The Fundamentals of Electrostatics
Learn about the basics of static electricity, what it is, and its generation processes.
A fundamental fact of electricity is that every proton and electron in an atom have a unique, fascinating trait called an electric charge. This property of protons and electrons to have an electric charge causes mysterious forces to appear between them – the electric forces.
Figure 1. Electrostatic lamp. Image courtesy of Niek Verlaan.
Transferring electrons between bodies creates a familiar electric phenomenon called electrostatics, or static electricity.
What is Static Electricity?
Static electricity, or electrostatics, studies the interaction between two charged particles at rest or moving with a minimal velocity. The protons and electrons in atoms have an electric charge – more specifically, an electrostatic charge. In the 19th Century, atomic physics designated positive charge for protons and negative charge for electrons.
An intriguing property of charged particles is that like charges repel and unlike charges attract, exerting forces on one another. Figure 2 is an illustration of this statement.
Figure 2. Electric interactions between like and unlike charges. Image based on Alonso-Finn, 1970.
Protons and electrons have the same amount of charge and, when in close proximity, they nullify each other’s charge, making their combination electrically neutral. A force field extends into space around a charged particle, but a neutral material does not exert electrostatic force.
Most bodies are composed of equal amounts of positive and negative charges so that the net electrical interaction between any two macroscopic bodies is small or zero. For this reason, we overlook the electrostatic forces but notice them when generating static electricity because the presence of electrical charge produces forces between the charged bodies.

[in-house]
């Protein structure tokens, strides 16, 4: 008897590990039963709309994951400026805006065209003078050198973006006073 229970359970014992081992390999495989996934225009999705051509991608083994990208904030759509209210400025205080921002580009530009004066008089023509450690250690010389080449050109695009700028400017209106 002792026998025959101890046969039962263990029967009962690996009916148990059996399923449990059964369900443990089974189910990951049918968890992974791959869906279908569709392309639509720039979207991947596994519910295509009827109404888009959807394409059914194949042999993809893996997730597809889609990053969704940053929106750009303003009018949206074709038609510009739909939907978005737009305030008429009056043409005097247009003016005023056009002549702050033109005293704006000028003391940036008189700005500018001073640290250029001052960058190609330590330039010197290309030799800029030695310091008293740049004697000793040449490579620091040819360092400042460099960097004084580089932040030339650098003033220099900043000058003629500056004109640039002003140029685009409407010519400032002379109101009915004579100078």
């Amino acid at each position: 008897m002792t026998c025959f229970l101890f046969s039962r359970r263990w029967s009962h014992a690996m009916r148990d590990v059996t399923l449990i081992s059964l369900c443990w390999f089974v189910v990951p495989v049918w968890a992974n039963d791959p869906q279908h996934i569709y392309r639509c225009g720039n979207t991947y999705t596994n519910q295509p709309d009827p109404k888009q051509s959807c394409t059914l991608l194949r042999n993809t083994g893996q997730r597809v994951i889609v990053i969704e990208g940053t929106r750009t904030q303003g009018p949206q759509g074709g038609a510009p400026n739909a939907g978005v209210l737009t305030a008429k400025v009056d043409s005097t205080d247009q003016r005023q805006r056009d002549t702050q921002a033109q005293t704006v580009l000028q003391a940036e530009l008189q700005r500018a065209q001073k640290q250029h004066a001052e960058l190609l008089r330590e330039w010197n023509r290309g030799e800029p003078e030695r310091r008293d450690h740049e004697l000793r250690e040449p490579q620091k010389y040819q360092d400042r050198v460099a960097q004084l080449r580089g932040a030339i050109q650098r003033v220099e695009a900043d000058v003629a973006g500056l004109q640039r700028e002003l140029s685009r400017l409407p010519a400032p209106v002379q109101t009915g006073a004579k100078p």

In 1767, Joseph Priestley published one of the fundamental physics laws known as the Inverse Square Law of Electrostatics. This law describes how positive and negative charges exert forces on each other. Priestley found that the force between two charged particles is proportional to their charges and the inverse of the square of their separation. This law only applies to charged bodies whose dimensions are small compared to the distance.
In 1785, French engineer and physicist Charles-Augustin de Coulomb measured the inverse square dependence directly – 18 years after Priestley’s discovery. Nowadays, the law is known as Coulomb’s law.
The Charging Mechanism
The following three processes can charge an object:
The Triboelectrification Process
The triboelectrification process generates charges when two different objects are brought into contact or rubbed together. The triboelectric series is a list of materials arranged such that a material develops a positive charge when it contacts any material lower in the series. Table 1 shows a typical triboelectric series.
Table 1. Typical Triboelectric Series
It is vital to understand the mechanism of charging by contact and separation. When two bodies of unlike materials touch (at a distance smaller than 10 nm) electrons may drift from one body to the other through the contact surface.